Tell us how you really feel, coach
Notre Dame head coach Brian Kelly is upset.
His understanding was that there is a difference between the etiquette used at dinner parties and the etiquette used on the gridiron. Apparently his players were not informed.
Kelly took several moments during Saturday's 31-13 Irish victory over Boston College to remind some of his players that their food throwing, cleaver wielding, and china smashing was not to his liking. The camera found Kelly's burner running hot as he offered his not-so-veiled criticisms following a play not to his liking.
The previous week's loss to Stanford also captured similar boiling-over moments leading to questions of whether this kind of public call-out is necessary, much less constructive.
The short answer: Let 'em have it, coach.
Kelly is in the midst of exorcising a dangerous specter that has taken root deep in Notre Dame's football psyche, the notion that mistakes are okay. The players need to know that at the very highest levels of college football, the levels at which they and their coach aspire to play, mistakes are the difference between winning and losing.
Until the mindset of acceptance is purged, Kelly needs to use every technique in the book to drive that point home.
Notre Dame was fortunate that the Eagles offense couldn't get out of its own way on Saturday. The three-drive stretch in which the Irish surrendered a long touchdown pass, lost a fumble, and then lost a fumble again could have been disastrous. Mistakes like those are likely to be crop up again in bigger games and be much more costly.
In a Sunday teleconference, Kelly told UND.com, "In every situation when I am talking to a player, I am clearly articulating why I'm talking to him about a particular situation, and demanding that intensity and that mental and physical toughness that our team has quite frankly lacked. That's what we're building."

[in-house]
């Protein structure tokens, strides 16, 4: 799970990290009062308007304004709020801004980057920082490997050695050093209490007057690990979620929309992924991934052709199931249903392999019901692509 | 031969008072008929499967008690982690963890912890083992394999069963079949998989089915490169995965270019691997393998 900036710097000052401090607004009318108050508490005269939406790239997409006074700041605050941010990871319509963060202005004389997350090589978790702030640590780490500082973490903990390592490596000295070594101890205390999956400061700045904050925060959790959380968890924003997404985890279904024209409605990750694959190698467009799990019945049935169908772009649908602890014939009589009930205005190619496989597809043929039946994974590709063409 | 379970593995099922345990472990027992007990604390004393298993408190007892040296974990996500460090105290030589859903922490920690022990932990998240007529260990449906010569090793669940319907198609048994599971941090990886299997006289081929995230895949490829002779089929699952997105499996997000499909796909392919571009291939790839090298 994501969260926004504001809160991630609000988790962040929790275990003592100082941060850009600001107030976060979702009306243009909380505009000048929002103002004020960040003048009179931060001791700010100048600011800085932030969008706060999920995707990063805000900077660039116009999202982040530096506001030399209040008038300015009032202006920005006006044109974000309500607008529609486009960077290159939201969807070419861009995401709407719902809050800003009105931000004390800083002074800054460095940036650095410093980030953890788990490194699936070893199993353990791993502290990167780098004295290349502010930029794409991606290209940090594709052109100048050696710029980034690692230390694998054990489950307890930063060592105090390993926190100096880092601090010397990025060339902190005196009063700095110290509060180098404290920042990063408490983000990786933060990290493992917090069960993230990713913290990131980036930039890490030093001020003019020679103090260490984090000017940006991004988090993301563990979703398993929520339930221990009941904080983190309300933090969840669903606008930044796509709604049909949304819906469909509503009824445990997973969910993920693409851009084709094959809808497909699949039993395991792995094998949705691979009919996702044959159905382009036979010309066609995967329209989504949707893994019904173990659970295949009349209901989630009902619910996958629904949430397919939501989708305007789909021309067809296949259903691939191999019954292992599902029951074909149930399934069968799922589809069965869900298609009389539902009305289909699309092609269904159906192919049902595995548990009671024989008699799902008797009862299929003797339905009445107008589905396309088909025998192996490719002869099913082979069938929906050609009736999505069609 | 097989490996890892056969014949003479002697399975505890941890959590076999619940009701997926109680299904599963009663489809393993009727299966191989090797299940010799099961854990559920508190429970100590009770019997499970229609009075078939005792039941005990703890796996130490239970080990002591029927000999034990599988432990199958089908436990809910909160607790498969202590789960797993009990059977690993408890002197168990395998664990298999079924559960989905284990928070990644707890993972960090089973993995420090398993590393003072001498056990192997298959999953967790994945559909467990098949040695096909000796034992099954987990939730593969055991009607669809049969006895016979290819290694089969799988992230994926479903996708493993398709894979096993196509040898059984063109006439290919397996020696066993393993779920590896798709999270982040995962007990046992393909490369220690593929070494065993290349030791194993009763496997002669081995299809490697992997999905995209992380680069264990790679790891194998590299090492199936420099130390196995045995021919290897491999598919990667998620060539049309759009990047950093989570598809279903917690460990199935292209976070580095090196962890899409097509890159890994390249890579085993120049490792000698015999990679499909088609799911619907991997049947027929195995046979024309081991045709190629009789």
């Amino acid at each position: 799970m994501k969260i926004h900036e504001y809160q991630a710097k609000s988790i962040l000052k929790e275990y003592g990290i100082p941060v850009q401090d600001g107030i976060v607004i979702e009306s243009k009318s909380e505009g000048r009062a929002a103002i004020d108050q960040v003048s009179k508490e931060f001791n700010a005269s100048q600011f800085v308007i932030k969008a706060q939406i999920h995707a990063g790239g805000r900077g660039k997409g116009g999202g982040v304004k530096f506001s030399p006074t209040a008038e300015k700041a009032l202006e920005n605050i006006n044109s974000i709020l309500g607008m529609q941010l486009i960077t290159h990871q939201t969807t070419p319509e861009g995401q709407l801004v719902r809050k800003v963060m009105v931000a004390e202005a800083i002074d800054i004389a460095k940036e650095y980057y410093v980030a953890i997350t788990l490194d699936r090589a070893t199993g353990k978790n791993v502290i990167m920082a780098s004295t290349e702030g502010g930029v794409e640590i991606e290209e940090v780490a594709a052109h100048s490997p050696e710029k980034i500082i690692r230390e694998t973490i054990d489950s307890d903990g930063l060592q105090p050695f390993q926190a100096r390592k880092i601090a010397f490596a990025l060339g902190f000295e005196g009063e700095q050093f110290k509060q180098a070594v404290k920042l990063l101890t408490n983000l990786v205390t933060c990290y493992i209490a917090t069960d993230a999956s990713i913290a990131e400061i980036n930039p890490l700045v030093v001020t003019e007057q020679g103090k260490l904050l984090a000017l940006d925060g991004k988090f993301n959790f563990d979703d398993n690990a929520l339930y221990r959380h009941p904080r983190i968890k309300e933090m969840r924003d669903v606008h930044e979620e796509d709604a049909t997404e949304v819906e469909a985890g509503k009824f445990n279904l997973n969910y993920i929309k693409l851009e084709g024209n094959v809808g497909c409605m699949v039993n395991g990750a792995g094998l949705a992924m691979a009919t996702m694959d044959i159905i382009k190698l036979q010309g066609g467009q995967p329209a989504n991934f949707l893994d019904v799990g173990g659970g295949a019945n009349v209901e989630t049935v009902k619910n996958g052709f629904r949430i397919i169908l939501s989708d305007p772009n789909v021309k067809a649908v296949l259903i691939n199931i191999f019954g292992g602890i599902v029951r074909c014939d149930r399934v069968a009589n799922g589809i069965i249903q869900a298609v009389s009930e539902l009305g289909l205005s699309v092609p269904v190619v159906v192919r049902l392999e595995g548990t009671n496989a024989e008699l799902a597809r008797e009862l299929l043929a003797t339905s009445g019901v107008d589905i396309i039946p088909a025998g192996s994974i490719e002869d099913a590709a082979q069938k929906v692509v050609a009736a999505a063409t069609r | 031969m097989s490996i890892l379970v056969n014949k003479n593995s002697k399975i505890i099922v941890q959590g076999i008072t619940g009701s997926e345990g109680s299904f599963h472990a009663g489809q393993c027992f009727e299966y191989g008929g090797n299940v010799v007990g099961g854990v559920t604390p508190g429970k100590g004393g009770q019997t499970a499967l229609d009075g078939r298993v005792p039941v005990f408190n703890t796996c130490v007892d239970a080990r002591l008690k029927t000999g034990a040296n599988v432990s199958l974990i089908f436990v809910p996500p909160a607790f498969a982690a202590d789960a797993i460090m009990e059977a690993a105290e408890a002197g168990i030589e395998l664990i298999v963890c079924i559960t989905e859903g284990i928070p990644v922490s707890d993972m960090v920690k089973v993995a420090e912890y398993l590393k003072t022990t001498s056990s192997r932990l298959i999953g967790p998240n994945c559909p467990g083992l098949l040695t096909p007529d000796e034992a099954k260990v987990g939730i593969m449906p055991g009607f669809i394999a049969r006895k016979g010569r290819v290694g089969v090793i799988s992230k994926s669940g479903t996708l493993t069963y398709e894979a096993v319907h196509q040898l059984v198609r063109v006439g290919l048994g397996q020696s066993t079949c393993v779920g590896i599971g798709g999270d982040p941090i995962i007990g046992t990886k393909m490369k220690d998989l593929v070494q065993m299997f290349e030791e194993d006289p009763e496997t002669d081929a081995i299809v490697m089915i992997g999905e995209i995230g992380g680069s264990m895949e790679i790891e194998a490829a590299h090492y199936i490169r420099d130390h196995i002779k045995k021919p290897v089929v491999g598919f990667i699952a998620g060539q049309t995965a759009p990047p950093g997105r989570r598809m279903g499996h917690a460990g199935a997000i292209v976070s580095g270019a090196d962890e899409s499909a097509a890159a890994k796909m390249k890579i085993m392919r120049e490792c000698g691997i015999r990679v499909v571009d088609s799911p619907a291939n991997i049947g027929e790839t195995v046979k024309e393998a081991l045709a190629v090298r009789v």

At its core, Kelly's yelling is about accountability.
Each player must be responsible for his own perfection, to demonstrate physical and mental discipline. Yes, all players make mistakes, but mistakes have consequences. Just ask the last three Irish head coaches. One blown assignment, one trip over the feet are the tiny details that comprise narrow margin between victory and defeat.
Kelly does need to be careful that his yelling doesn't become the a story with a life of its own. Good feedback must be given quickly after the mistake, but the cameras are hungry for shots of an irate coach.
If the press begin to plant that seed of Kelly as an overbearing coach in their questions, it could easily become a distraction for both players and coach alike.
It also remains to be seen whether his yelling is effective. The Irish continue to be plagued by the same mistakes that hurt them in earlier games, most notably in the turnover department. If those problems continue through the end of this season and into the next, Kelly risks the reputation of becoming a Weis-ian blowhard who is all bark and no bite.
For now, he should be given the chance to stretch his vocal chords and rattle some cages on the team. After sleepwalking through the last several seasons, the Notre Dame football team could use an ear-splitting jolt.